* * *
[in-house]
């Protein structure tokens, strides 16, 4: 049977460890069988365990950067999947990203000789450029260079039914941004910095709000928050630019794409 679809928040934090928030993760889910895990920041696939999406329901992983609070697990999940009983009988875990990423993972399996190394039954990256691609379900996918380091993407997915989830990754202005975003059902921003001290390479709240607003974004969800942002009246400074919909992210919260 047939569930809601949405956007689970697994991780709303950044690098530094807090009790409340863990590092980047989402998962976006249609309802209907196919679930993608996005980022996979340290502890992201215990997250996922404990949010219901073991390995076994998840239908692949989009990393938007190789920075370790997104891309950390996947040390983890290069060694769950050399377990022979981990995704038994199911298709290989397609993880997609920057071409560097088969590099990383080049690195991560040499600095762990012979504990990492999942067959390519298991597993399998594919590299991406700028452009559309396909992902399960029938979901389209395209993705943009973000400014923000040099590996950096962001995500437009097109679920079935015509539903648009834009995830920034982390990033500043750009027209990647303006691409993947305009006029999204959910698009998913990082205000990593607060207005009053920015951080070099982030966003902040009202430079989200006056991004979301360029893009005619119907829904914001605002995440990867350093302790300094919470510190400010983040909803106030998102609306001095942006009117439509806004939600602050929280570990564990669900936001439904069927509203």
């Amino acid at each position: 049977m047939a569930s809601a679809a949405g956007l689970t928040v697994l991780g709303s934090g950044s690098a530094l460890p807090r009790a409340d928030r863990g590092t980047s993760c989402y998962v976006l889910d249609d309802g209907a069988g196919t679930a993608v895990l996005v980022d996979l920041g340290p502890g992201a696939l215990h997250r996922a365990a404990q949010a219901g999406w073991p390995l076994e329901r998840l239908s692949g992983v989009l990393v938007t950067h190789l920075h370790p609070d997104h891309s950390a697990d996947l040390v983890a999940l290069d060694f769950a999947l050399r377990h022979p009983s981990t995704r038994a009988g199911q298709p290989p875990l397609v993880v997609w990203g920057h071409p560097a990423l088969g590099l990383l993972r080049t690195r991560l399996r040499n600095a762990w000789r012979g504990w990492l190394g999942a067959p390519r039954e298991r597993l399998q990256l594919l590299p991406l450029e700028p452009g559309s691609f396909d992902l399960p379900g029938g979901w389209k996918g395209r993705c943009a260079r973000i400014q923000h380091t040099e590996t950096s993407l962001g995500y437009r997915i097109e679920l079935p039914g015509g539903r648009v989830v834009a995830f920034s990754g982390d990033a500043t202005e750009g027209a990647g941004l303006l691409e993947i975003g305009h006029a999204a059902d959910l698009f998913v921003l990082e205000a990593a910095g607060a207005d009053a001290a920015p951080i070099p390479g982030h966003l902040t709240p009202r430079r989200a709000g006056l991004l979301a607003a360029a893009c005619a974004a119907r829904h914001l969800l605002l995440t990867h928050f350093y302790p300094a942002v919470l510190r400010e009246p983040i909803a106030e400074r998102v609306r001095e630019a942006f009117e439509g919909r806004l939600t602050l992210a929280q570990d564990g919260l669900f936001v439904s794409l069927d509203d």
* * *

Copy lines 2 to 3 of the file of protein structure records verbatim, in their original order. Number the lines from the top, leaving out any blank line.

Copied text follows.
């Protein structure tokens, strides 16, 4: 049977460890069988365990950067999947990203000789450029260079039914941004910095709000928050630019794409 679809928040934090928030993760889910895990920041696939999406329901992983609070697990999940009983009988875990990423993972399996190394039954990256691609379900996918380091993407997915989830990754202005975003059902921003001290390479709240607003974004969800942002009246400074919909992210919260 047939569930809601949405956007689970697994991780709303950044690098530094807090009790409340863990590092980047989402998962976006249609309802209907196919679930993608996005980022996979340290502890992201215990997250996922404990949010219901073991390995076994998840239908692949989009990393938007190789920075370790997104891309950390996947040390983890290069060694769950050399377990022979981990995704038994199911298709290989397609993880997609920057071409560097088969590099990383080049690195991560040499600095762990012979504990990492999942067959390519298991597993399998594919590299991406700028452009559309396909992902399960029938979901389209395209993705943009973000400014923000040099590996950096962001995500437009097109679920079935015509539903648009834009995830920034982390990033500043750009027209990647303006691409993947305009006029999204959910698009998913990082205000990593607060207005009053920015951080070099982030966003902040009202430079989200006056991004979301360029893009005619119907829904914001605002995440990867350093302790300094919470510190400010983040909803106030998102609306001095942006009117439509806004939600602050929280570990564990669900936001439904069927509203």
């Amino acid at each position: 049977m047939a569930s809601a679809a949405g956007l689970t928040v697994l991780g709303s934090g950044s690098a530094l460890p807090r009790a409340d928030r863990g590092t980047s993760c989402y998962v976006l889910d249609d309802g209907a069988g196919t679930a993608v895990l996005v980022d996979l920041g340290p502890g992201a696939l215990h997250r996922a365990a404990q949010a219901g999406w073991p390995l076994e329901r998840l239908s692949g992983v989009l990393v938007t950067h190789l920075h370790p609070d997104h891309s950390a697990d996947l040390v983890a999940l290069d060694f769950a999947l050399r377990h022979p009983s981990t995704r038994a009988g199911q298709p290989p875990l397609v993880v997609w990203g920057h071409p560097a990423l088969g590099l990383l993972r080049t690195r991560l399996r040499n600095a762990w000789r012979g504990w990492l190394g999942a067959p390519r039954e298991r597993l399998q990256l594919l590299p991406l450029e700028p452009g559309s691609f396909d992902l399960p379900g029938g979901w389209k996918g395209r993705c943009a260079r973000i400014q923000h380091t040099e590996t950096s993407l962001g995500y437009r997915i097109e679920l079935p039914g015509g539903r648009v989830v834009a995830f920034s990754g982390d990033a500043t202005e750009g027209a990647g941004l303006l691409e993947i975003g305009h006029a999204a059902d959910l698009f998913v921003l990082e205000a990593a910095g607060a207005d009053a001290a920015p951080i070099p390479g982030h966003l902040t709240p009202r430079r989200a709000g006056l991004l979301a607003a360029a893009c005619a974004a119907r829904h914001l969800l605002l995440t990867h928050f350093y302790p300094a942002v919470l510190r400010e009246p983040i909803a106030e400074r998102v609306r001095e630019a942006f009117e439509g919909r806004l939600t602050l992210a929280q570990d564990g919260l669900f936001v439904s794409l069927d509203d």